Article

Baroreflex sensitivity during rest and executive functioning in attention-deficit/hyperactivity disorder. The TRAILS study.

Child and Adolescent Psychiatry, University Medical Center Groningen, University of Groningen, The Netherlands.
Biological psychology (Impact Factor: 4.36). 03/2012; 90(3):249-57. DOI:10.1016/j.biopsycho.2012.03.008
Source: PubMed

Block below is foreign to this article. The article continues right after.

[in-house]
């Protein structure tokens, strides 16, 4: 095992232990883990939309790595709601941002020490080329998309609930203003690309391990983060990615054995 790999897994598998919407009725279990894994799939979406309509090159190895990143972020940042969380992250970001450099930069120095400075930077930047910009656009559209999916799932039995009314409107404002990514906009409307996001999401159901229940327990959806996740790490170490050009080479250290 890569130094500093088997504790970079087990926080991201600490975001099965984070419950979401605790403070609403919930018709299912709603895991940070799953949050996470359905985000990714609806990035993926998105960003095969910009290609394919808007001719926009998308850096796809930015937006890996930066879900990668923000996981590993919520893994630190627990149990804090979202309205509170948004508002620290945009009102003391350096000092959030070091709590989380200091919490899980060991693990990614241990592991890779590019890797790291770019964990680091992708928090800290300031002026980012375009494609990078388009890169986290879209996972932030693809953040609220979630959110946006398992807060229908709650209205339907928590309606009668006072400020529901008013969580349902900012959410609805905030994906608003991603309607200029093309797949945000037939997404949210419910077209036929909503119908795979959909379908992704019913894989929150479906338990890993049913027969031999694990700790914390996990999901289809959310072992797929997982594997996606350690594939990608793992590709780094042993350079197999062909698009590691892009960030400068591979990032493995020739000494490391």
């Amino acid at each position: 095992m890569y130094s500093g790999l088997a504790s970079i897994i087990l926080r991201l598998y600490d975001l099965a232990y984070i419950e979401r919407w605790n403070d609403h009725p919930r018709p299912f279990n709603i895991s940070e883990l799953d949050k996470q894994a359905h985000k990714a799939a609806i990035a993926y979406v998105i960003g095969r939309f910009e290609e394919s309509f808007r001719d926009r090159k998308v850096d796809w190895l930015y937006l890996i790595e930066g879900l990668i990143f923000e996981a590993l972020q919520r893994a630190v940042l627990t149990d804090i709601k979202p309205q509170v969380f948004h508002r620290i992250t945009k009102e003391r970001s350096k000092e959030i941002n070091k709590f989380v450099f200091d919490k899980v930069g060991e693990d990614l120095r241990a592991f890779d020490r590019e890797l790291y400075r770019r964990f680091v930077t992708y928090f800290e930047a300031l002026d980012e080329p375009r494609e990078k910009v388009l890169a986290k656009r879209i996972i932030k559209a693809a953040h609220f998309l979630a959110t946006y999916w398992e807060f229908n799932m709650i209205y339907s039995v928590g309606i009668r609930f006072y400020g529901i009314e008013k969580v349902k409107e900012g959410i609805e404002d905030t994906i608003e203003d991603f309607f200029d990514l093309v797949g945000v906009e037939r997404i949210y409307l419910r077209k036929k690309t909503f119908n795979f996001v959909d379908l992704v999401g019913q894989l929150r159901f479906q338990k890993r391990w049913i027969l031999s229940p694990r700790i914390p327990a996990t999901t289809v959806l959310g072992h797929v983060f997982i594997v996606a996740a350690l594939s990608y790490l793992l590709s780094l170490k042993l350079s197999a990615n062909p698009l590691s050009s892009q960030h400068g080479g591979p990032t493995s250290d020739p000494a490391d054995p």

ABSTRACT Children with attention-deficit/hyperactivity disorder (ADHD) often show executive function (EF) problems and neurophysiological hypoarousal. Baroreceptor activation, as part of the baroreflex short-term blood pressure regulatory mechanism, has been linked to cortical inhibition and attenuated cognitive-attentional functioning. We investigated the hypothesis that higher resting baroreflex sensitivity (BRS) predicts poorer EF performance in children with ADHD. EF measures of speed and accuracy were regressed upon resting BRS in 10-12-year-old children with ADHD from a clinic-referred sample (n=181) and healthy (n=194) and clinic-referred (n=260) comparison samples. Resting BRS was positively associated with poorer EF performance (e.g., response variability, working memory, response inhibition), especially in ADHD combined type, boys, and unmedicated children. Comparison samples partly suggested negative associations. We conclude that higher resting BRS is related to poorer cognitive performance in children with ADHD. Findings suggest afferent influences of the body's visceral state on higher-order cognitive functioning and imply energetic state dysregulation in ADHD.

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